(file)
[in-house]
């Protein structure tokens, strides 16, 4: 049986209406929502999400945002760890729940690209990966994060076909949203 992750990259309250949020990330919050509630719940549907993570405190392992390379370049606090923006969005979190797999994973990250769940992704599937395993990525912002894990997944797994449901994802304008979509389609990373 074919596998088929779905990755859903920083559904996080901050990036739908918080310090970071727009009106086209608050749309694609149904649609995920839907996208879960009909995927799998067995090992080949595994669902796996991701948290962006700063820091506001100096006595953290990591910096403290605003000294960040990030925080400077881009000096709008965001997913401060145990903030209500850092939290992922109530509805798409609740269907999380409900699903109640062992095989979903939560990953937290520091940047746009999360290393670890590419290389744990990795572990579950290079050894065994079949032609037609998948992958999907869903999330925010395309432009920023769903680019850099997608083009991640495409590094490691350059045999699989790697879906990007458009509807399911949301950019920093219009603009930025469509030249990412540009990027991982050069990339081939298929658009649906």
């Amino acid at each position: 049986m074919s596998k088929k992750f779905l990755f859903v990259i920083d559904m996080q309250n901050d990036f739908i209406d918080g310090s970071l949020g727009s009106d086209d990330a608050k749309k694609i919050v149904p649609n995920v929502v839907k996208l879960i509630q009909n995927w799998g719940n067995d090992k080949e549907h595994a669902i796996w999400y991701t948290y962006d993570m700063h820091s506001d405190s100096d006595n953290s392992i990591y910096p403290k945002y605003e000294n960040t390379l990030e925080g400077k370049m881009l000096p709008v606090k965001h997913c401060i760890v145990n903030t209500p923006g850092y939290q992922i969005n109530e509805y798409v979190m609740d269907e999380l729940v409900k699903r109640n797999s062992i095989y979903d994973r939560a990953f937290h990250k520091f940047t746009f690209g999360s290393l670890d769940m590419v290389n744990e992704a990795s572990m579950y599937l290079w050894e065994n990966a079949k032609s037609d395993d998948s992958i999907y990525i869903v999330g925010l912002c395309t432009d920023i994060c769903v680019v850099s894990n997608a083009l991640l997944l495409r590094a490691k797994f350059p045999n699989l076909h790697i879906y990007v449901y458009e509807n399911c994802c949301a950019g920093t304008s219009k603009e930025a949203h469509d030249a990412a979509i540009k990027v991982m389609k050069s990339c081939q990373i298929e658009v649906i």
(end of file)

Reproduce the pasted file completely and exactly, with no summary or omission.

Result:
[in-house]
């Protein structure tokens, strides 16, 4: 049986209406929502999400945002760890729940690209990966994060076909949203 992750990259309250949020990330919050509630719940549907993570405190392992390379370049606090923006969005979190797999994973990250769940992704599937395993990525912002894990997944797994449901994802304008979509389609990373 074919596998088929779905990755859903920083559904996080901050990036739908918080310090970071727009009106086209608050749309694609149904649609995920839907996208879960009909995927799998067995090992080949595994669902796996991701948290962006700063820091506001100096006595953290990591910096403290605003000294960040990030925080400077881009000096709008965001997913401060145990903030209500850092939290992922109530509805798409609740269907999380409900699903109640062992095989979903939560990953937290520091940047746009999360290393670890590419290389744990990795572990579950290079050894065994079949032609037609998948992958999907869903999330925010395309432009920023769903680019850099997608083009991640495409590094490691350059045999699989790697879906990007458009509807399911949301950019920093219009603009930025469509030249990412540009990027991982050069990339081939298929658009649906």
């Amino acid at each position: 049986m074919s596998k088929k992750f779905l990755f859903v990259i920083d559904m996080q309250n901050d990036f739908i209406d918080g310090s970071l949020g727009s009106d086209d990330a608050k749309k694609i919050v149904p649609n995920v929502v839907k996208l879960i509630q009909n995927w799998g719940n067995d090992k080949e549907h595994a669902i796996w999400y991701t948290y962006d993570m700063h820091s506001d405190s100096d006595n953290s392992i990591y910096p403290k945002y605003e000294n960040t390379l990030e925080g400077k370049m881009l000096p709008v606090k965001h997913c401060i760890v145990n903030t209500p923006g850092y939290q992922i969005n109530e509805y798409v979190m609740d269907e999380l729940v409900k699903r109640n797999s062992i095989y979903d994973r939560a990953f937290h990250k520091f940047t746009f690209g999360s290393l670890d769940m590419v290389n744990e992704a990795s572990m579950y599937l290079w050894e065994n990966a079949k032609s037609d395993d998948s992958i999907y990525i869903v999330g925010l912002c395309t432009d920023i994060c769903v680019v850099s894990n997608a083009l991640l997944l495409r590094a490691k797994f350059p045999n699989l076909h790697i879906y990007v449901y458009e509807n399911c994802c949301a950019g920093t304008s219009k603009e930025a949203h469509d030249a990412a979509i540009k990027v991982m389609k050069s990339c081939q990373i298929e658009v649906i």